VU Meter Range = Standard VU points from -20VU to +3VU where 0VU = +4dBu = 1.228 vac. Front panel trimpot to align the 0VU point.
Input headroom = 26dB
Output Gain = Stereo outputs are unity gain
Output Impedance = < 50 ohms balanced
Frequency response = < +/- 0.5dB at 20Hz and 20KHz ref. 0dBu @ 1KHz
Noise = < -75dB
Crosstalk = < -70dB @ 1KHz
Headroom = Maximum outputs all > +26dBu
Distortion = < 0.075% @ 1KHz
Price excl. VAT excl. shipping
Sidecar – A small one wheeled vehicle attached to the side of a motorcycle to hold a passenger. (Oxford English Dictionary)
A sidecar used in recording, like the motorcycle sidecar is intended to be attached to the users current setup to hold extra passengers as well. In this case, more preamplifiers and equalizers.
Traditionally speaking, sidecars were used to either add channels to a larger console or more often, add a different flavor available for tracking or mixing. The best example of a sidecar is the Neve BCM10, a broadcast console from the early 1970’s. The parts needed for broadcasting would be disengaged and the 1073 preamp/EQ and busses would be used in conjunction with the main console or used in any way the studio seemed fit.
Now, these sidecars are about as rare as a hen’s teeth. So after years of Aurora Audio manufacturing Class A discrete equipment, requests kept coming in for something bigger, better, and bolder than anything that Geoff Tanner and his colleagues had done before.
You said you needed this, so Geoff Tanner built it.
The sidecar is built from the original GTQ2 and GT4-2 components, 10 each.
As for the GTQ preamp:
Ever since I first got my hands on a GTQ2 – some 6 years ago – it has been my personal “go to” preamp. I use it for just about everything one could possibly want to record, such as lead or backing vocs, guitars, bass D.I., keyboards, you name it. I particularly love this preamp on drum overheads. Its fascinating that in this application you can set the GTQ2 so that bassdrum and snare will sound powerfully saturated or distorted (due to the much higher peak level) but cymbals and high hat will at the same time retain a clean and gentle openness. I cant say why I have not yet gotten similar results with other preamps.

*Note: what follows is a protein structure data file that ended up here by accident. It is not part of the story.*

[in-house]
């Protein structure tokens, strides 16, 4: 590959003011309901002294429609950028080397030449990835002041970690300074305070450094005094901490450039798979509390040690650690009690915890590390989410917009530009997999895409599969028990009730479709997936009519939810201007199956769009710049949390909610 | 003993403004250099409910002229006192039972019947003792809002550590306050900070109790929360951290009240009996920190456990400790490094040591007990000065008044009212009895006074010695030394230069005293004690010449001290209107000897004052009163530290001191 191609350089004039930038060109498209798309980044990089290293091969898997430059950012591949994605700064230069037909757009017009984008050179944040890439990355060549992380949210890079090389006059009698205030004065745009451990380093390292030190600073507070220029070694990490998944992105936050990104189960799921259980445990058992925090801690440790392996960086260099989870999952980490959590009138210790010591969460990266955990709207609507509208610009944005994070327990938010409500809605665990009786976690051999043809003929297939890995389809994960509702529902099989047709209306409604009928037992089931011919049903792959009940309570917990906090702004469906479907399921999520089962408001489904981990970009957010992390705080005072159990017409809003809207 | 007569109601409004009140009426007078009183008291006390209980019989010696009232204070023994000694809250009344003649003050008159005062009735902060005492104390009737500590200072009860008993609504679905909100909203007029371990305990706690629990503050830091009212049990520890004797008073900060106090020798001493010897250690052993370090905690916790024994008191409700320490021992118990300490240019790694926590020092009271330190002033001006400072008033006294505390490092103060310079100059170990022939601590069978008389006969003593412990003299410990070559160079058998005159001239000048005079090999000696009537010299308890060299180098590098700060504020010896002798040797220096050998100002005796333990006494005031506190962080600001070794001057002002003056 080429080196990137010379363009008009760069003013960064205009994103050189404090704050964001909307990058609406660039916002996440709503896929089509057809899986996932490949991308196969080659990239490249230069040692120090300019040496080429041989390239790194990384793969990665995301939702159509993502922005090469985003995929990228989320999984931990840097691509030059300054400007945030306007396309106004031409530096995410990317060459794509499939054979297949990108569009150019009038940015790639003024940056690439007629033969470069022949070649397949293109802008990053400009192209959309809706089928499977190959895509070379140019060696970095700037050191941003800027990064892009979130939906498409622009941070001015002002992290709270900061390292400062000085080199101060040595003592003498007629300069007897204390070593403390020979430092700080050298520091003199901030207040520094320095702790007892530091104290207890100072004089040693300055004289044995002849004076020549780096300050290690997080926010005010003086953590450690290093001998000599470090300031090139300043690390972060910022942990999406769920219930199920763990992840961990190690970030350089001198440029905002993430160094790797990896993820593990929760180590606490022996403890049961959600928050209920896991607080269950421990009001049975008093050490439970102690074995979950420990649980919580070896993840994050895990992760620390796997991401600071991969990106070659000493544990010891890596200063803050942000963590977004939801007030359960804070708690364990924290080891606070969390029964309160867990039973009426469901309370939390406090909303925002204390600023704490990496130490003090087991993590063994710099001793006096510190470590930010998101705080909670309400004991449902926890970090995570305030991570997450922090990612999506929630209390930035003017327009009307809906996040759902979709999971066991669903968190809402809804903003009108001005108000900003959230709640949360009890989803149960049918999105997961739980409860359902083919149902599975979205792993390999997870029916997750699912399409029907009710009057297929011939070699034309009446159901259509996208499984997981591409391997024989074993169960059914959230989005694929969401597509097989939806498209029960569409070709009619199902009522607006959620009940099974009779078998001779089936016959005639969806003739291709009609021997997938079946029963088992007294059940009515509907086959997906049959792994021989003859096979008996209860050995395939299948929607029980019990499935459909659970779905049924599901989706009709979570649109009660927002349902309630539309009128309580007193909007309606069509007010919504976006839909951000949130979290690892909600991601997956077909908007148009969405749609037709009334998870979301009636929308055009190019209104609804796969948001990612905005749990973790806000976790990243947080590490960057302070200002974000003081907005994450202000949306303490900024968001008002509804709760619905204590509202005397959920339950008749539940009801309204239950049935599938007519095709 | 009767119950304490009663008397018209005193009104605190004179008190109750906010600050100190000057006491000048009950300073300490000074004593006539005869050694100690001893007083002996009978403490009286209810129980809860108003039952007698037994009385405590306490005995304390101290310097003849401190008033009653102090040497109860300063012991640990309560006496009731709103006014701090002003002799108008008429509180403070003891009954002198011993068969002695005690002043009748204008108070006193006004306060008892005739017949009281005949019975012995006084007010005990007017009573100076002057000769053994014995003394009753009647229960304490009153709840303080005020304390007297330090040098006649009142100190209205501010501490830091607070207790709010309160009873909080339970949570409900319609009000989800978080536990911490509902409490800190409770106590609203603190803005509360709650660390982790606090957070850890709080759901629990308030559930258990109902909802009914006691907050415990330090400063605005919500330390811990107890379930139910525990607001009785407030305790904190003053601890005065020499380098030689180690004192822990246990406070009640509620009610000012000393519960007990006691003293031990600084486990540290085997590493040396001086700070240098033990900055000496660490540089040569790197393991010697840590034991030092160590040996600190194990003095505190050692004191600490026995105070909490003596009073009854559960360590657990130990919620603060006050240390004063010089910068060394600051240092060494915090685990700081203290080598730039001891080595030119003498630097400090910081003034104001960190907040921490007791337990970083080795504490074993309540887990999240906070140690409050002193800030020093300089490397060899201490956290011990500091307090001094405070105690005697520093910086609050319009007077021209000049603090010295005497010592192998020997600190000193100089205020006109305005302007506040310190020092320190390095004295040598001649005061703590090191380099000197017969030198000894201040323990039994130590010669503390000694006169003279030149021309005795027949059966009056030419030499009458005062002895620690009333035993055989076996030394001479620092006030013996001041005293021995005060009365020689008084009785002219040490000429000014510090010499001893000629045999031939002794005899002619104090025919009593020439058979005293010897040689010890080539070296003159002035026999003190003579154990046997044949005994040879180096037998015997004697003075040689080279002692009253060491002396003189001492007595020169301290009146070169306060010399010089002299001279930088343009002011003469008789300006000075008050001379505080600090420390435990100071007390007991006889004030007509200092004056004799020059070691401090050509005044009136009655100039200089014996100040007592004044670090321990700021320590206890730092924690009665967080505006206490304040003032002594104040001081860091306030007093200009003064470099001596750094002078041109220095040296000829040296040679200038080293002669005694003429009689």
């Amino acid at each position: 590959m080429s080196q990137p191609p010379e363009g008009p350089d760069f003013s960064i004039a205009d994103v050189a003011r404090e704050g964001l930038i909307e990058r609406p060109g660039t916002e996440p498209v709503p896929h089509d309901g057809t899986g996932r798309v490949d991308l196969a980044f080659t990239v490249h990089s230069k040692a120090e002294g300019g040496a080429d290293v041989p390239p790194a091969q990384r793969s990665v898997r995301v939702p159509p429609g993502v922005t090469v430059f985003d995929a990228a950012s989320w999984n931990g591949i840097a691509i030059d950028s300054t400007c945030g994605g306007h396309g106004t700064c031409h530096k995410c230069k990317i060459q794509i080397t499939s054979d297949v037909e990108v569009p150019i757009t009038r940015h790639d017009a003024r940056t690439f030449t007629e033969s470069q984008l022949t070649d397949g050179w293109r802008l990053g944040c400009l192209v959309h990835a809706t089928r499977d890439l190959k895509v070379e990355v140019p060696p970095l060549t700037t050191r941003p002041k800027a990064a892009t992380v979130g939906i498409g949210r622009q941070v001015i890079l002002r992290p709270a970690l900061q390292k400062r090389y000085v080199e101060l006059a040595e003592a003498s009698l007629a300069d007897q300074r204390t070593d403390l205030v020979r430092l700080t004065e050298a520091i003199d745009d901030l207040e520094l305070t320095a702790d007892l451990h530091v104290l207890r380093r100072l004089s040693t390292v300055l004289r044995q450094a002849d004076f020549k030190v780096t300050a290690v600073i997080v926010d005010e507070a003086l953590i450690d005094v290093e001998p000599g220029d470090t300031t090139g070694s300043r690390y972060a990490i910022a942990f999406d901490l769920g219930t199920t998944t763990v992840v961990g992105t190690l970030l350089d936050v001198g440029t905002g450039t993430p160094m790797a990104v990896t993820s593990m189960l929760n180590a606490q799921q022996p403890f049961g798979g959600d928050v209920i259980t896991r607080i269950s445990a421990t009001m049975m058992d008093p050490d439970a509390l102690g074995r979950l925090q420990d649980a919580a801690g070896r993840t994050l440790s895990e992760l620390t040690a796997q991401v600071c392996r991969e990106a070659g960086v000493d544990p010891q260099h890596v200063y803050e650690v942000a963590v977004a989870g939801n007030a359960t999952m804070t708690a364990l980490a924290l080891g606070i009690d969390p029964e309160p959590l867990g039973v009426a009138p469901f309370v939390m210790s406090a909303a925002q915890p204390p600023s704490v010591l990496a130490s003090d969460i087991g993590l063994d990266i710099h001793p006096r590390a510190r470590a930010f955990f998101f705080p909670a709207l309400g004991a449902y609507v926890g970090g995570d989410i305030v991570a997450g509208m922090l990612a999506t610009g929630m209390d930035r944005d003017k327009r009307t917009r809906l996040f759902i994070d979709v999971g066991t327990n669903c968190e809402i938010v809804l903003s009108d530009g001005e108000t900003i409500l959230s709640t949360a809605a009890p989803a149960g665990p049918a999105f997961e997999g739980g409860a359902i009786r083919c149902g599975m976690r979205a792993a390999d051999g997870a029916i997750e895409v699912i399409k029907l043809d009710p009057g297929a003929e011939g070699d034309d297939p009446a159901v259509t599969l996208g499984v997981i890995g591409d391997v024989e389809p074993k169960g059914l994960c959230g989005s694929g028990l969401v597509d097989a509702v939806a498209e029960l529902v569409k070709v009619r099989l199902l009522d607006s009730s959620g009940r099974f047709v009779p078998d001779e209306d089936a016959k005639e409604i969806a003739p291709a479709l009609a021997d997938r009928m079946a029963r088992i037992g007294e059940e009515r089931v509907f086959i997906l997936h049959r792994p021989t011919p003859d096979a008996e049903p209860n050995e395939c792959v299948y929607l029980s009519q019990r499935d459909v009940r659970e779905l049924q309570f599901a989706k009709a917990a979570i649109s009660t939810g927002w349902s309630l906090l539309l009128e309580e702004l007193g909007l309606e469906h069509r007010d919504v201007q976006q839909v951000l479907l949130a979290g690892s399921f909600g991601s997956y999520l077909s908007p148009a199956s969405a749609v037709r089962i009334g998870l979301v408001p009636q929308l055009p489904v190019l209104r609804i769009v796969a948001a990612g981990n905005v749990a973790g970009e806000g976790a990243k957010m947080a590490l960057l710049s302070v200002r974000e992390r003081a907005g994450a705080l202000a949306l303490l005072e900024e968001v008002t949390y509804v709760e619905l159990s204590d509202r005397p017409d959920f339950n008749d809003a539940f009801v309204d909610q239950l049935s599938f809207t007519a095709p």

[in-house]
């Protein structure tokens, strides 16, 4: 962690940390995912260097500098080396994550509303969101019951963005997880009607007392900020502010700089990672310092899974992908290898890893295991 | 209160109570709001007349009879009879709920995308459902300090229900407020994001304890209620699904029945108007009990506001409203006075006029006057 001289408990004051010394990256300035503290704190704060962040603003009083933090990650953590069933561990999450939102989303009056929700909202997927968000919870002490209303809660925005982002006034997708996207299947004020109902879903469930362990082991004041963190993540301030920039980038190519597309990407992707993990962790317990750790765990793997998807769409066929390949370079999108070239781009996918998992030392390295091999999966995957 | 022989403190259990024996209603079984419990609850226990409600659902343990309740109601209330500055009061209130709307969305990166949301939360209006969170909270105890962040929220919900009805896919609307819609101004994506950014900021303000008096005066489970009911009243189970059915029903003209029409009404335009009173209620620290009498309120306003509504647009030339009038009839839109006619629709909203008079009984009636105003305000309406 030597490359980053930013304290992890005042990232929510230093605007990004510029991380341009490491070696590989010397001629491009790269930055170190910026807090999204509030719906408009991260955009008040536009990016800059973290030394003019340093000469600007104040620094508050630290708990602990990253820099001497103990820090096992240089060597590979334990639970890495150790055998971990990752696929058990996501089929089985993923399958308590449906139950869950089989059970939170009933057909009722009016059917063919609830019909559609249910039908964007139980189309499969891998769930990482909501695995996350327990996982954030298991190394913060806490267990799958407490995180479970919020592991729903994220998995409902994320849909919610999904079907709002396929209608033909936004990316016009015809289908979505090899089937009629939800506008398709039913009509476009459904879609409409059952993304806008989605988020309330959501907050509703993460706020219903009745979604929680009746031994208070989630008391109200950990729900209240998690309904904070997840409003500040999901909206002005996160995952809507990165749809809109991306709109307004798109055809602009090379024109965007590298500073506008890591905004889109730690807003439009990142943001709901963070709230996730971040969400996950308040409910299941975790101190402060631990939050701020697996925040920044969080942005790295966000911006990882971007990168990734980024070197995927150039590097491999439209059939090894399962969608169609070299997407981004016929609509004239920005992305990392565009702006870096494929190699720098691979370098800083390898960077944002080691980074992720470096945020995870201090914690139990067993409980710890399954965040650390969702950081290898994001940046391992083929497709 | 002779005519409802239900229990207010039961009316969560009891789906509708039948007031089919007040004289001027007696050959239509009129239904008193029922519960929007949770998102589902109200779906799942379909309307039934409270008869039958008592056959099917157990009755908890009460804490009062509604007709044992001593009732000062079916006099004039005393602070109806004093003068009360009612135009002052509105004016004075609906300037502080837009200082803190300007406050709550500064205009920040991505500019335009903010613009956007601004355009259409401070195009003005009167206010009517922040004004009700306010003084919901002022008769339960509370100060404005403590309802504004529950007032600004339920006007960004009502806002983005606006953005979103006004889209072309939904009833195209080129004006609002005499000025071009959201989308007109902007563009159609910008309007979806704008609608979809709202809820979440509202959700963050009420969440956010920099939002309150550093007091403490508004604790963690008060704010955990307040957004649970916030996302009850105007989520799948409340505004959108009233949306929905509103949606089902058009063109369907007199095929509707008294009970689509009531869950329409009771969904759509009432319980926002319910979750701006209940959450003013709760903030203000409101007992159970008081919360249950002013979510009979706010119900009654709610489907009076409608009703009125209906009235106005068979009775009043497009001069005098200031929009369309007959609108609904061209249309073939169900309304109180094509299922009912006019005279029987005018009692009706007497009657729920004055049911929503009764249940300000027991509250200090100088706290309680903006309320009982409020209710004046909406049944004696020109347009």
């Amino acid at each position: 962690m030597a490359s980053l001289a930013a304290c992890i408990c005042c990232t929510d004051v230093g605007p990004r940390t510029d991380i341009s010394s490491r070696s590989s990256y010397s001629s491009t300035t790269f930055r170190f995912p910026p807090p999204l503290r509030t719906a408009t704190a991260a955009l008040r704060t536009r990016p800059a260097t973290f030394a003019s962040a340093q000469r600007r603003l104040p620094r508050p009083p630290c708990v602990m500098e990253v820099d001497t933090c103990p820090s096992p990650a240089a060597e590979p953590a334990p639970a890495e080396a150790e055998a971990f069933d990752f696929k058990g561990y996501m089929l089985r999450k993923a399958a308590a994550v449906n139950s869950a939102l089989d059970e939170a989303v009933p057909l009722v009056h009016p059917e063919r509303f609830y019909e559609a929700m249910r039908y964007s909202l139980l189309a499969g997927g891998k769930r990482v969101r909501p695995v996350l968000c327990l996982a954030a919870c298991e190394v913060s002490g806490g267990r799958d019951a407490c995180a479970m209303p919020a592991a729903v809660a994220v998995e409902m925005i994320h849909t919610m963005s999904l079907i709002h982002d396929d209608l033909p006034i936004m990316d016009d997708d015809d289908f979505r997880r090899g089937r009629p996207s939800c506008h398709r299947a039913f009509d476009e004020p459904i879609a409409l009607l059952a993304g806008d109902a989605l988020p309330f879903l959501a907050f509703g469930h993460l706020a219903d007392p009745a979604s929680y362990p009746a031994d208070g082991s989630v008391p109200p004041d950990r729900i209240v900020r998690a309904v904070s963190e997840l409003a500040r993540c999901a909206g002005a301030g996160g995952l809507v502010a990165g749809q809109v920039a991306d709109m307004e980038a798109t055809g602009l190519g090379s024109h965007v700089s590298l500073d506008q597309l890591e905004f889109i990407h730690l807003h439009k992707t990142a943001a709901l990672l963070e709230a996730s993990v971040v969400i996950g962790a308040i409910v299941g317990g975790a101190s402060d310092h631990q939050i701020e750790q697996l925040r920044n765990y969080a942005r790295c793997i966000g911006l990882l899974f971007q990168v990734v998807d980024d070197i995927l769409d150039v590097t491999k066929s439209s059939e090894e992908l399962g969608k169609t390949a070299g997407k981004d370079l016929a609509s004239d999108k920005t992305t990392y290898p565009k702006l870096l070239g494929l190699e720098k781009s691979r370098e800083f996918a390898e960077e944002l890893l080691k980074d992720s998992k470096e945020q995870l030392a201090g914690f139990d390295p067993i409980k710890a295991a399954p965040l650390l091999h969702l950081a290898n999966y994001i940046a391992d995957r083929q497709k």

As for the GT4 EQ:
I have two GT4-2’s in my rack. Obviously they are my goto tools for recording elemental stuff like BD and SN, or anything else that needs raw power, or weight or some razorblade shine. My advice is not to be subtle here. Patch the GT4-2 on the mics that REALLY want treatment. And dont go easy with that bass shelf.Twist it all the way you like. The unit will never ever produce the tiniest bit of overload artefacts, no matter how much level you send in and how much gain you might add with the bands. Just make sure you dont blow your speakers as you fiddle about with that low end!!! There’s not too much too worry there when tracking, cause whichever frequency you pull up something nice will happen. You might find yourself boosting frequencies that you would usually be prone to taking out – but when it sounds good it’s right. Best not to think about it too much. It’s particularly the mid frequencies, anywhere between 140hz and 1k that I find myself boosting frequently with this EQ. I will usually patch the GT4-2 onto the signals that need bigtime eq’ing, lesser for the cosmetic stuff. I’m not worried about cosmetics these days when tracking. Actually there’s a ton of plugins that do the necessary cosmetics fairly nice and accurate. What you want for recording is something that can give you that “extra push over the cliff”, that no plugin can do just yet.
Mixing of course is a different story: More often than not I will use one GT4-2 on Bass (that is D.I. and mic’d amp) and my second GT4-2 on the L-R chorus distortion guitars. The GT4-2 is my very first choice for bass cause I cant think of any other EQ that handles the instrument so well. The high pass frequencies are carefully selected, so in combination with the low shelf I can do that old trick of boosting bass and low-cutting at the same time to perfection – better and tighter than any Pultec would do. The result is also gonna be clearer and tighter, and add more grip than with a Pultec, original or fake. Also I can use the low mid band for adding a “honk” around 800hz to better hear that bass, or give it more tone around 400 or more weight around 200 and under, depending on the arrangement of course and the available space in the spectrum. The high mid band will be the one to bring out the distortion, or the pick, whichever, finally the high shelf will take care of the overall presence of the entire instrument. That’s right: The high shelf is not quite what the name suggests. Well, in theory it is I guess but the effect is very different than from most shelf EQ’s. The GT4-2 high shelf sounds – and acts – like a magnifying glass, like a presence knob. I have caught myself using that pot to placing an instrument further back or more up front in a mix, like finding it’s perfect position in a track. I think this is more effective than doing it with the actual volume fader cause it will create way more 3D-imaging that way. When EQ’ing distortion guitars you will sure find that one high mid frequency that cuts through the track, at the same time you might counterbalance this effect with some low mids as well as defining the low end with a similar trick than with bass, just with higher frequencies. And there we go again: When I’m happy with that guitar sound I will probably use the high shelf to find the final position of these guitars in my mix. No other EQ that I have worked with offers me this admittedly rather peculiar feature.
PS: Dont forget to print your keys and pads through the GT4-2, the more so when they were done ITB. With a tad of luck they will sound like the real analogue shit after the treat.